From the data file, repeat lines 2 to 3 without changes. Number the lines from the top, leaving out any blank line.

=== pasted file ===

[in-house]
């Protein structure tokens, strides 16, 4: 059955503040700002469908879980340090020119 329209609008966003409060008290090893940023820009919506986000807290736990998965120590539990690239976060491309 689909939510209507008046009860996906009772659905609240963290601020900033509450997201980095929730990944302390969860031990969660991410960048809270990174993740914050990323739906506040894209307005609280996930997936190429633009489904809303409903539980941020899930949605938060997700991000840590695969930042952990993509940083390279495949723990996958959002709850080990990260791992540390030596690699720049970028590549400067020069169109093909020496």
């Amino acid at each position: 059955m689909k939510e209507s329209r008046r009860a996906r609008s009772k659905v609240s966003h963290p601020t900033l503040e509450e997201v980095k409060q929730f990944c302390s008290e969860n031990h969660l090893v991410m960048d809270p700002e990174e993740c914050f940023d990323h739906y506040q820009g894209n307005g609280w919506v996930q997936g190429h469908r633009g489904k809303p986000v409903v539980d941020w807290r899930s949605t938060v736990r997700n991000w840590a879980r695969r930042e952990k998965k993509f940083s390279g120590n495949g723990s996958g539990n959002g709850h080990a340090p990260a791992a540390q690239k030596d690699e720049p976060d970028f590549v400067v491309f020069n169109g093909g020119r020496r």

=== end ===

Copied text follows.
């Protein structure tokens, strides 16, 4: 059955503040700002469908879980340090020119 329209609008966003409060008290090893940023820009919506986000807290736990998965120590539990690239976060491309 689909939510209507008046009860996906009772659905609240963290601020900033509450997201980095929730990944302390969860031990969660991410960048809270990174993740914050990323739906506040894209307005609280996930997936190429633009489904809303409903539980941020899930949605938060997700991000840590695969930042952990993509940083390279495949723990996958959002709850080990990260791992540390030596690699720049970028590549400067020069169109093909020496």
């Amino acid at each position: 059955m689909k939510e209507s329209r008046r009860a996906r609008s009772k659905v609240s966003h963290p601020t900033l503040e509450e997201v980095k409060q929730f990944c302390s008290e969860n031990h969660l090893v991410m960048d809270p700002e990174e993740c914050f940023d990323h739906y506040q820009g894209n307005g609280w919506v996930q997936g190429h469908r633009g489904k809303p986000v409903v539980d941020w807290r899930s949605t938060v736990r997700n991000w840590a879980r695969r930042e952990k998965k993509f940083s390279g120590n495949g723990s996958g539990n959002g709850h080990a340090p990260a791992a540390q690239k030596d690699e720049p976060d970028f590549v400067v491309f020069n169109g093909g020119r020496r």